By Karamoh Kabba
More than a year after the 2018 general elections in Sierra Leone, the actual voting process ended with the presidential election runoff in April, but a vicious electoral process lingers on, further stressing and expanding the southeast/northwest divide beyond political lineage into a deep seated tribal cleavage.
Predominantly, unlike the major and most populous Temne tribe in the north, the Mende tribe in the southeast has more or less engulfed all the smaller and less populous tribes in its midst save for the people of Kono District which swings as a result.
Kono District and Western Area, both known swing political districts, have however tilted more towards the APC in elections for the most part of the nation’s political history.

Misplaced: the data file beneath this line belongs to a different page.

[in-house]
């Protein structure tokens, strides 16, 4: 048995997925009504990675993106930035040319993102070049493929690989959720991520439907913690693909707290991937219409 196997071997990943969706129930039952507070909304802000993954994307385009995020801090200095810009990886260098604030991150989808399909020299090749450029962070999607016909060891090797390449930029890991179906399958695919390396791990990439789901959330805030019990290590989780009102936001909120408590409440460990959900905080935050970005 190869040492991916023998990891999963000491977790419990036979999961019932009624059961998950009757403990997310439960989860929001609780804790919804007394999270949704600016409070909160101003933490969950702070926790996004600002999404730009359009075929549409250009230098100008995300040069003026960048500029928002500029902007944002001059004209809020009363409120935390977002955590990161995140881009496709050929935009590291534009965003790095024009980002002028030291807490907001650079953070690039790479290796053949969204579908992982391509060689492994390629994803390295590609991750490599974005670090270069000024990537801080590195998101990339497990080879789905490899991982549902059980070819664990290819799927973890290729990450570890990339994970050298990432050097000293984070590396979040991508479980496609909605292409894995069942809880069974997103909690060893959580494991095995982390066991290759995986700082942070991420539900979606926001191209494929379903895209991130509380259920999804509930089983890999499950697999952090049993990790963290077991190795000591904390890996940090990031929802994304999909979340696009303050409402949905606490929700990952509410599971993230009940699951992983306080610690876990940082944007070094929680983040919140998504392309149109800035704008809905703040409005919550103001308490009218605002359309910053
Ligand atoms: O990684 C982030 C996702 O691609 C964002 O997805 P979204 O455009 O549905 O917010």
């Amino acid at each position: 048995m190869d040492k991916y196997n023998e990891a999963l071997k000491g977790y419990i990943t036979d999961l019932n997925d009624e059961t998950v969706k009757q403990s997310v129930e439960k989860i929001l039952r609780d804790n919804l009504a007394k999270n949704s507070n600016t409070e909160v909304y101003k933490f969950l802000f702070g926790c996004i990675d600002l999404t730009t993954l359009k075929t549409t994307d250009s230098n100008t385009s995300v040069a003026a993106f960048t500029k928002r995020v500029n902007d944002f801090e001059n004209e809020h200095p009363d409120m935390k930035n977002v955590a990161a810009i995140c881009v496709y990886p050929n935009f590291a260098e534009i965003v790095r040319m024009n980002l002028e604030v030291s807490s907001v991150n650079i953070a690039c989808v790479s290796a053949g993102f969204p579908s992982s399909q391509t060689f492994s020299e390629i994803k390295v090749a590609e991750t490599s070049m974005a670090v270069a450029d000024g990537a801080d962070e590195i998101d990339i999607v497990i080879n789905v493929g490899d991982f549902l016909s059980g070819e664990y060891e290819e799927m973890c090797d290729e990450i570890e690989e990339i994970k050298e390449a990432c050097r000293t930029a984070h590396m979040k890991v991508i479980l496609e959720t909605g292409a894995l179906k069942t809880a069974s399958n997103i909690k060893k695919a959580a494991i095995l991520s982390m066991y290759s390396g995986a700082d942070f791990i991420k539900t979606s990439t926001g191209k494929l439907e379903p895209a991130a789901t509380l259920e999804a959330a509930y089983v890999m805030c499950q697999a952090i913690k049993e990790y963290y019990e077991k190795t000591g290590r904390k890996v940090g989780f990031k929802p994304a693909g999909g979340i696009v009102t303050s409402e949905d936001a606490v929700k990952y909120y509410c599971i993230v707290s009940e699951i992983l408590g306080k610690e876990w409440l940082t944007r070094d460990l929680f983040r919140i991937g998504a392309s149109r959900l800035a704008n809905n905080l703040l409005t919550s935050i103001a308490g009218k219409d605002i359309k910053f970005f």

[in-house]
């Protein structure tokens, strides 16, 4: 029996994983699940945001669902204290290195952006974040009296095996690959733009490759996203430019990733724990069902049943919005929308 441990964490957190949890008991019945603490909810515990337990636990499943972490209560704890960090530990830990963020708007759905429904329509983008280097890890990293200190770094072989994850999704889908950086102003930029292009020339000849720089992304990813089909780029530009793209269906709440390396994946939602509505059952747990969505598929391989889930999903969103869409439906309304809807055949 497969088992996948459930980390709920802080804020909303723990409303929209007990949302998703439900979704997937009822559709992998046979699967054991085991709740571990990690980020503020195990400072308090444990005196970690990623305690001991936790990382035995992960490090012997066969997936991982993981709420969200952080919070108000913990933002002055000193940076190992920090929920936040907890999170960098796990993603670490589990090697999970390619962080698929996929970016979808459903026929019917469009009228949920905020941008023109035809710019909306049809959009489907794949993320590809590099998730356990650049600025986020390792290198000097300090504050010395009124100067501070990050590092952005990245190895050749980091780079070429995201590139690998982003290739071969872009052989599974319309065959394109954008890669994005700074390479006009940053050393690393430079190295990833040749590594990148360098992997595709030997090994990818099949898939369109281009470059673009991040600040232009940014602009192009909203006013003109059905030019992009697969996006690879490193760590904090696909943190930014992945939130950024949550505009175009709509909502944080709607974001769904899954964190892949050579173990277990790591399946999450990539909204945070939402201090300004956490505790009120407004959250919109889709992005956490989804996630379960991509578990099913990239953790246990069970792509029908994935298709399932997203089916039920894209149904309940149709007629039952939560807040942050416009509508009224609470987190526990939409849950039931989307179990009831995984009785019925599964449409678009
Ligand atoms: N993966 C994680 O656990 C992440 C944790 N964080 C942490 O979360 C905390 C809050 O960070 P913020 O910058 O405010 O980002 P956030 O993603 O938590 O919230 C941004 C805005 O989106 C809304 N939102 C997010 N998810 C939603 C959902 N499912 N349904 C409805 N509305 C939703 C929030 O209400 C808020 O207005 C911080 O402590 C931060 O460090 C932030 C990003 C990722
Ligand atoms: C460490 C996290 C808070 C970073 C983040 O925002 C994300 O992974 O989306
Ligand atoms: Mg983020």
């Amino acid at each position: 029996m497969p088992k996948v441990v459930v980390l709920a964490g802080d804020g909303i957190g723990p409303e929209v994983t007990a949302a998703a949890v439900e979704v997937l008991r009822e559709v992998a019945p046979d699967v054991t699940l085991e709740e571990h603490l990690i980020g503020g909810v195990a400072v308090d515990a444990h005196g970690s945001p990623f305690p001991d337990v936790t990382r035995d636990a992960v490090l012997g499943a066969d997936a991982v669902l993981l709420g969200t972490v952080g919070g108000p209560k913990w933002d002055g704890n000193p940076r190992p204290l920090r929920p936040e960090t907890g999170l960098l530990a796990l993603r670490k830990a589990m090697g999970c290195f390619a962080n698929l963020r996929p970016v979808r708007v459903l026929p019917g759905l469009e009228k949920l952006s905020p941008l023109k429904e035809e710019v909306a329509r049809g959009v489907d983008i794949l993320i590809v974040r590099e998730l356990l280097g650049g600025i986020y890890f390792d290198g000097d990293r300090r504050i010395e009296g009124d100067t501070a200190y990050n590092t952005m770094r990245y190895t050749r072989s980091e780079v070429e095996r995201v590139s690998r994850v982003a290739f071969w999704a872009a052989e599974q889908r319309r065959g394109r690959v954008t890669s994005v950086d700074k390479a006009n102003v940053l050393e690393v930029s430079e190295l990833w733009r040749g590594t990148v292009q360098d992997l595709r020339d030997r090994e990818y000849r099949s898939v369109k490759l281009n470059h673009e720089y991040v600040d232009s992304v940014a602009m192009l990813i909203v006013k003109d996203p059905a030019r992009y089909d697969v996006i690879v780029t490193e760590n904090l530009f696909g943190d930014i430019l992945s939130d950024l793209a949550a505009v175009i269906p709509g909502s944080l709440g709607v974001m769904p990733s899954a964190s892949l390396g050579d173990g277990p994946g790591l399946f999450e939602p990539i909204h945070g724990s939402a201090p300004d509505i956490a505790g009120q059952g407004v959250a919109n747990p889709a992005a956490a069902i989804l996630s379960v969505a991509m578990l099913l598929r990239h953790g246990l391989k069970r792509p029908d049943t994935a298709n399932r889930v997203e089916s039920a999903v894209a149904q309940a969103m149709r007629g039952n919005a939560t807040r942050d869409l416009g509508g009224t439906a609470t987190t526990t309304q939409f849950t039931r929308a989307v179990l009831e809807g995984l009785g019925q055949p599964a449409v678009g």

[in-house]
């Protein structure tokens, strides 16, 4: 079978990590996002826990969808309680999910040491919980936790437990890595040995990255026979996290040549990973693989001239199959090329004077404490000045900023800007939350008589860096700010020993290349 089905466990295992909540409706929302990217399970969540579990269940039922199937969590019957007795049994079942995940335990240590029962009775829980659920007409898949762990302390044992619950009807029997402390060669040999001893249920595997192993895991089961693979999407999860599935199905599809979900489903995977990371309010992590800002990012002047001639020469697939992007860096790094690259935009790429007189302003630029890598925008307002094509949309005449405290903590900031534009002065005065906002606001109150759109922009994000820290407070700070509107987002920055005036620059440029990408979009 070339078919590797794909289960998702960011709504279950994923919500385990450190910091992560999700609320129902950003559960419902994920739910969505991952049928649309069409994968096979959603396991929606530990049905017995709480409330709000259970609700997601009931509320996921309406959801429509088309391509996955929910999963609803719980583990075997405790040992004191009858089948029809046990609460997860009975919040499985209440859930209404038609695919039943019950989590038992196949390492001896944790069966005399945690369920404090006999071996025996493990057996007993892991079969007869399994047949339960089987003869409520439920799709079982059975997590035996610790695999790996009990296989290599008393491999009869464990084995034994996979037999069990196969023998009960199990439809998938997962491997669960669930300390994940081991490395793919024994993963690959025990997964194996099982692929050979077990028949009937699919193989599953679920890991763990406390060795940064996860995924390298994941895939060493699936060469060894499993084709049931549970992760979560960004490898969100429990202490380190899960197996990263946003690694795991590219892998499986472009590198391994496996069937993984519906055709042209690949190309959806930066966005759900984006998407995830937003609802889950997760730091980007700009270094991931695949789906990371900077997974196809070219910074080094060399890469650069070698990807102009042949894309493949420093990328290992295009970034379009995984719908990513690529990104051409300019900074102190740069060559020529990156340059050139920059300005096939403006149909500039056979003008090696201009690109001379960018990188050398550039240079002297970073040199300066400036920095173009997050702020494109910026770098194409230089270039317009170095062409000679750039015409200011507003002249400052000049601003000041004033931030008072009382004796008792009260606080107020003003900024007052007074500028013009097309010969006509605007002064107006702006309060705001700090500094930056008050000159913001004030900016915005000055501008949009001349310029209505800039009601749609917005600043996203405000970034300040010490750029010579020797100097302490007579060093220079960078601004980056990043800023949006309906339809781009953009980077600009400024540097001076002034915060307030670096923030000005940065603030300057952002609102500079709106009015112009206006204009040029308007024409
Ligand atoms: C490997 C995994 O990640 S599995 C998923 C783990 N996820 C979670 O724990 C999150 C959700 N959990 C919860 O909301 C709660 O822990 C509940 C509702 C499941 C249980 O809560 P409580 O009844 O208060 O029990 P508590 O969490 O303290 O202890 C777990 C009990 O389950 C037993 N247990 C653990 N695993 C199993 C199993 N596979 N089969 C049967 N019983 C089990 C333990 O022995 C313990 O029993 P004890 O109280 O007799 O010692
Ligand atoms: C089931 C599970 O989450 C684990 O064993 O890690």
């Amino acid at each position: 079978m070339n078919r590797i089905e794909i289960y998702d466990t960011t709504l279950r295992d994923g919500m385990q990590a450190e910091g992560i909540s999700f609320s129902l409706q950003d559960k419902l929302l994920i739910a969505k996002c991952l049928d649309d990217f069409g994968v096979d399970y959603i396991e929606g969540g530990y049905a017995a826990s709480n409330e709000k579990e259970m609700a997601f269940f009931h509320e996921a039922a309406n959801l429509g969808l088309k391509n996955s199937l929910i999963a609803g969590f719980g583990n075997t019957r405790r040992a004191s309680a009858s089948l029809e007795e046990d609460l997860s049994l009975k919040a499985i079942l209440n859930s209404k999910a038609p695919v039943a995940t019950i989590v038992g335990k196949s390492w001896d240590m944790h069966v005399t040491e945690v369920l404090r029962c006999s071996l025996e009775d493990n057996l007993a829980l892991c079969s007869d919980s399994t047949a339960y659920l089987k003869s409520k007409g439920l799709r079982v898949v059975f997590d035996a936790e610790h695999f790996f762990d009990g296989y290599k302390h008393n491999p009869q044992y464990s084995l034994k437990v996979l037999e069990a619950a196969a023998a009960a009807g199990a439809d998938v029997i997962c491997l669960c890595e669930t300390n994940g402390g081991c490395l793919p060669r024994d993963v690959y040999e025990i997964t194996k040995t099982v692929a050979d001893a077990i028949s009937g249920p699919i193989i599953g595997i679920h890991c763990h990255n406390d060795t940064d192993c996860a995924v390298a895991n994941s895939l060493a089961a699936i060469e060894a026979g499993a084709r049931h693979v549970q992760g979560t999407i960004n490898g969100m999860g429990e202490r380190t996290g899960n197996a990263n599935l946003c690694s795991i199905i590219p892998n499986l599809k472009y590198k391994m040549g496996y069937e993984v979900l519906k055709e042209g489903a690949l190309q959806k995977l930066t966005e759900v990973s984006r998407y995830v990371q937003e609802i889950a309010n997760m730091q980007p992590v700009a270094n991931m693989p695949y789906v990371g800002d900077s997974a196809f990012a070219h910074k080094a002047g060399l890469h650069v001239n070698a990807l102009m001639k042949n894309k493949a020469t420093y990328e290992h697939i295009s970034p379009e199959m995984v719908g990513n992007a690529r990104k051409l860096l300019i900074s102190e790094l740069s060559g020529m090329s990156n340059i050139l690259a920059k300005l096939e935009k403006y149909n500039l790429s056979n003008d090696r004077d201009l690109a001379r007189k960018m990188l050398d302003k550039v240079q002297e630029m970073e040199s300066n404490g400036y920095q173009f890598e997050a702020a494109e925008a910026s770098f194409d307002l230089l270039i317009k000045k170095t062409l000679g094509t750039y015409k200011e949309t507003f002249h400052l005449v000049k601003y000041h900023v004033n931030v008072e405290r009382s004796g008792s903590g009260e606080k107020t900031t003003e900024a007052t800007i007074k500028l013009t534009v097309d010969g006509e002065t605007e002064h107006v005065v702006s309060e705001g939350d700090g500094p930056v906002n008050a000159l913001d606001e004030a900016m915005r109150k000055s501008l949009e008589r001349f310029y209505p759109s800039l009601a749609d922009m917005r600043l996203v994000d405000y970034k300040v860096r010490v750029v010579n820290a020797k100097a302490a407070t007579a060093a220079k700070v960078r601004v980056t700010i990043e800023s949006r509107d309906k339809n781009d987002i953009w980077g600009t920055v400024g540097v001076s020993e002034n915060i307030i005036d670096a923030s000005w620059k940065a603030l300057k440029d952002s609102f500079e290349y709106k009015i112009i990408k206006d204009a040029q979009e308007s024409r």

Unlike the APC, the SLPP government’s penchant for tribalism has limited its ability in providing the needed political leadership to manage the existing sharp political divide which is now degenerating into tribal divide under president Julius Maada Bio in the body politic of country.
And indeed, some political pundits and social commentators have it that this once manageable political divide, now compounded by tribalism, is a replay of 1964 under prime minister Sir Albert Margai of the SLPP party. Others, especially some CSO operatives, are fervently positioning that it’s a replay of 2007-2018 political predisposition under former president Dr. Ernest Bai Koroma.